It gets to the point where the holiday disappears all together and the residents lose some of their most important characteristics: Scary loses her color, Mr. Pettibones falls apart, the vampires become human… But luckily, Hannah finds a way to restore the holiday. Through the power of optimism.
Seriously. She’s just like: “Oh! The Spook House is covered in toilet paper. We can pretend it’s ghosts!” That solves everything.
Afterwards, the whole human gang is invited to celebrate Halloween on the Fright Side .Jimmy tries to ruin the holiday once more, by stealing the prize for Best Costume but then is announced winner by Scary Godmother. He is restored back to his old self and everyone lives happily ever after.
It’s not a strong or very creative conflict, but there’s more than the previous film. The characters don’t develop much either. There could have been a whole lot more done with Jimmy’s character, but the biggest difference is now there’s an explanation to his terrible behavior. We also learn that Bug-A-Boo and Hannah still talk; his job allows him to visit her quite often. But we don’t learn a lot about Jimmy’s friends.
Hannah is slightly more developed in that the events of the previous movie have allowed her to become more confident but there’s not much else.
Like the previous film, the animation isn’t the best. Personally, I think that 2-D would have suited the films better, with the designs more inspired by the books’ artwork. (Yes, the movies are based on books) But apparently, the author wanted the films to be computer animated; I’m doing 2D. Nobody else should be doing 2D, just me,” she said once in an interview. The backgrounds, though, do resemble those in the books.
I will say I love it when animated movies keep the same style as their comic or illustrated sources; I think it makes the transition more cohesive and keeps the identity of the story in check. But I suppose attitudes in 2006 were different, and the style in the movies is unique.
But, I think that’s part of the series’ charm. It’s not a masterpiece of cinema or animation history. There is absolutely nothing about these movies that is unique or contributes anything to the medium of animation or to anything at all. But, I love them because they bring me back to my childhood and that’s all that really matters here.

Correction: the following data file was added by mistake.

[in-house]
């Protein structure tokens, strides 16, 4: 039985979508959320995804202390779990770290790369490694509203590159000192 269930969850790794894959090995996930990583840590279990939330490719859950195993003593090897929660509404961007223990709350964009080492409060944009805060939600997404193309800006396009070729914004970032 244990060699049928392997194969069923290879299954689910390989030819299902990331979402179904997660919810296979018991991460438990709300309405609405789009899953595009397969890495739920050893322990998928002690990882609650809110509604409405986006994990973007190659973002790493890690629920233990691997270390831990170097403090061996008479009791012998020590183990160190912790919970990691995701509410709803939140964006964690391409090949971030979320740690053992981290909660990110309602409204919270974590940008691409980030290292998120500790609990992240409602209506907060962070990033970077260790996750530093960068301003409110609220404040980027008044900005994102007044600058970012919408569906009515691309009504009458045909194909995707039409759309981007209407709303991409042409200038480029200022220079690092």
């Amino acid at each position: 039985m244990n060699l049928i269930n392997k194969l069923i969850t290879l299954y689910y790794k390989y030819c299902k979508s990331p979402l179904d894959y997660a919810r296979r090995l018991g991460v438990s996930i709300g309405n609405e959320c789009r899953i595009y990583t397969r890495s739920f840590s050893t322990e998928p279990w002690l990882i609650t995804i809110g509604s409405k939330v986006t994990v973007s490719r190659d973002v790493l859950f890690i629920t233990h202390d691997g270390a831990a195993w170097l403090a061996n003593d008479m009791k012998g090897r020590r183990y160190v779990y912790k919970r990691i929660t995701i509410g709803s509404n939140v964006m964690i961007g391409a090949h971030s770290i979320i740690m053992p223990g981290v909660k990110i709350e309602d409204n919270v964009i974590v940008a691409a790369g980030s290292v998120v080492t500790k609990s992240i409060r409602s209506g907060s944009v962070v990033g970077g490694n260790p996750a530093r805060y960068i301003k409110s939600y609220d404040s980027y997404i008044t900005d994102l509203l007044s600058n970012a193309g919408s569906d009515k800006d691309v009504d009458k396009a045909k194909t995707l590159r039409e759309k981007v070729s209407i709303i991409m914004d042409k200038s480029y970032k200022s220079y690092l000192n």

I also think part of the charm is in how well it embodies the ideals and uniqueness of Halloween, especially the childhood nostalgia of the holiday.
The duology embodies all the best parts of Halloween, for kids: it’s all about trick-or-treating, candy, Jack O’ Lanterns, friends and friendly monsters. It’s all the parts about Halloween from childhood, complete with candy trading, childhood crushes, combined with the childhood fantasy of saving the day. It’s great!.
Sure, it’s a pretty Americanized experience and it’s weird how the existence of the Fright Side is literally dependent on Halloween being celebrated in what is probably to be one small town in the Midwest, but who cares?
The movies are entertaining; there had to be a reason why they left such an impression on me.
And while they may not totally hold up or be comparable to many good animated films or movies today but it’s one of those things that when you watch it you’re instantly transported to third grade Halloween night, feet and arms achy from a night of candy spread out in front of you ready to be traded.
Simpler cartoons for simpler times.
And that’s the scoop!
Scores*: Scary Godmother: Halloween Spooktacular: 6/10
The Revenge of Jimmy: 7/10
If you enjoyed this review read : April and the definitely weird, out of the ordinary world.
Length: 46-47 minutes
Available for viewing: Youtube, DVD
Director: Ezekiel Norton (both),
Story by: Jill Thompson
Writers: Heath Corson (Spooktacular) Ian Boothby (Revenge)
Voice Actors: Dexter Bell, Garry Chalk, Britt Irvin, Alexander Ludwig, Britt McKillip, Scott McNeil, Nathan Tipple, Tabitha St. Germain, Richard Warke,